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A portion of the Georgia special grand jury report on election fraud is out


Prosecutors in Georgia could soon decide to seek indictments stemming from efforts by former President Donald Trump and his allies to overturn the 2020 election there. A special grand jury finished its investigation in December. And now some of its final report has been made public. Georgia Public Broadcasting's Stephen Fowler has more on what is and is not included in those documents.

STEPHEN FOWLER, BYLINE: It's been more than two years since this infamous call between then-President Donald Trump and Georgia Republican Secretary of State Brad Raffensperger about the 2020 election.


DONALD TRUMP: All I want to do is this I just want to find 11,780 votes, which is one more than we have.

FOWLER: And it's been a few weeks since an Atlanta-based special grand jury wrapped up its investigation into that call and other election interference with a final report on its findings. Now some of that report is public. But a judge is holding back some of it for now that names potential crimes and specific people that might have committed them.

ANTHONY KREIS: He has to balance the due process rights of people who didn't have an opportunity to be heard but might be accused of something.

FOWLER: That's Anthony Kreis, a constitutional law professor at Georgia State University. This special grand jury can't issue indictments, so Fulton County District Attorney Fani Willis will have to do that herself. Most of the recommendations from the jury will be under wraps until then. But Kreis says there are two new pieces of information that were made public that could shine a light on what comes next. One, the special grand jury believes at least one witness lied under oath when testifying. And two...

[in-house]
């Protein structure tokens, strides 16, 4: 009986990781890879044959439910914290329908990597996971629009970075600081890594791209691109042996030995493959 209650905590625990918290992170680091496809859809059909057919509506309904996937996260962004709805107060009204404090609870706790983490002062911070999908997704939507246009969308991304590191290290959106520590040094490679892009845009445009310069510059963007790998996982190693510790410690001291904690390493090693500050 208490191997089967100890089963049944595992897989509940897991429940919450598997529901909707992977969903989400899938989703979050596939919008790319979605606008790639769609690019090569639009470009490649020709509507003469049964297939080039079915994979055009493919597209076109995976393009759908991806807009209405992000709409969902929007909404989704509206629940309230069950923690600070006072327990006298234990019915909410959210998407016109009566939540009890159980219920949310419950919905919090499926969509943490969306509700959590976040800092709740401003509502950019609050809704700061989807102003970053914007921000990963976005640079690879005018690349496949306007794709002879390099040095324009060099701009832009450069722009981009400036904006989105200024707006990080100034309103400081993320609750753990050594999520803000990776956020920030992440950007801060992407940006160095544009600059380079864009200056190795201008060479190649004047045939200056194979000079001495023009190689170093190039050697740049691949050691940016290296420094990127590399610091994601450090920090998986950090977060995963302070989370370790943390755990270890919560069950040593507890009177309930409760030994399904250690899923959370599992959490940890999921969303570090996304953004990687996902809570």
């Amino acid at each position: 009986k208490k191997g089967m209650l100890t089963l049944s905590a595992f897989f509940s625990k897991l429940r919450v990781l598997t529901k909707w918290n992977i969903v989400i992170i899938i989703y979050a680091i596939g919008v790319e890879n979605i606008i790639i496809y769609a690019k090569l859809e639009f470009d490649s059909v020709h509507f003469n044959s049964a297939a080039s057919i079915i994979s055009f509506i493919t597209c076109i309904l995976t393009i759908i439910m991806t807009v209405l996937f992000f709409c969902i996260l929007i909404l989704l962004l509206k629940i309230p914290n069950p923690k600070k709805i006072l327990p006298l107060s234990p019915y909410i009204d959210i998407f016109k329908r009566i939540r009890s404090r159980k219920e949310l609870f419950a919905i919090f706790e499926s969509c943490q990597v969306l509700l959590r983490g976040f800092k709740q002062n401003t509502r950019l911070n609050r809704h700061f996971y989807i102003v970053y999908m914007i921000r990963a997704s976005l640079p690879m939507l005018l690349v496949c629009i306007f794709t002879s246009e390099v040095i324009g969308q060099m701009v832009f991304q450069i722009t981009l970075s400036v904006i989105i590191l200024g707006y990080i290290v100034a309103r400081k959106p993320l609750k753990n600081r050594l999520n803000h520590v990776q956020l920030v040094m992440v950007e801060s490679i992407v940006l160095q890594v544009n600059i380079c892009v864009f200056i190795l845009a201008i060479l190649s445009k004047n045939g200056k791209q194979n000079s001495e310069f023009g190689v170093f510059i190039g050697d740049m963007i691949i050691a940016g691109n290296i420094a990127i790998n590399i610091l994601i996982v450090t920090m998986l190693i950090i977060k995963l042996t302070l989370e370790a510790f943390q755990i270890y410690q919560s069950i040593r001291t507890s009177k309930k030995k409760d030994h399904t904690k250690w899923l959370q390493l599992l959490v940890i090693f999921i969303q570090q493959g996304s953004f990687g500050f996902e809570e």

KREIS: I think the most important takeaway that's useful to everybody is that the jurors unanimously came to the conclusion that there were no irregularities or widespread instances of fraud which would call into question the outcome of the 2020 election.

FOWLER: Even though the special grand jury's investigation is complete, the district attorney's office may take its time before bringing indictments, especially if they go beyond the scope of the redacted report.

KREIS: There may be T's to cross and I's to dot, even though the special purpose grand jury's work is now done. And I think the thing of the timing is that people who want something, you know, immediate are going to be very disappointed.

FOWLER: One person who's not disappointed is Donald Trump, who thanked the grand jury on his social media site and claimed, quote, "total exoneration" despite no evidence yet that's the case.

For NPR News, I'm Stephen Fowler in Atlanta. Transcript provided by NPR, Copyright NPR.

NPR transcripts are created on a rush deadline by an NPR contractor. This text may not be in its final form and may be updated or revised in the future. Accuracy and availability may vary. The authoritative record of NPR’s programming is the audio record.

Stephen Fowler
Stephen Fowler is a political reporter with NPR's Washington Desk and will be covering the 2024 election based in the South. Before joining NPR, he spent more than seven years at Georgia Public Broadcasting as its political reporter and host of the Battleground: Ballot Box podcast, which covered voting rights and legal fallout from the 2020 presidential election, the evolution of the Republican Party and other changes driving Georgia's growing prominence in American politics. His reporting has appeared everywhere from the Center for Public Integrity and the Columbia Journalism Review to the PBS NewsHour and ProPublica.
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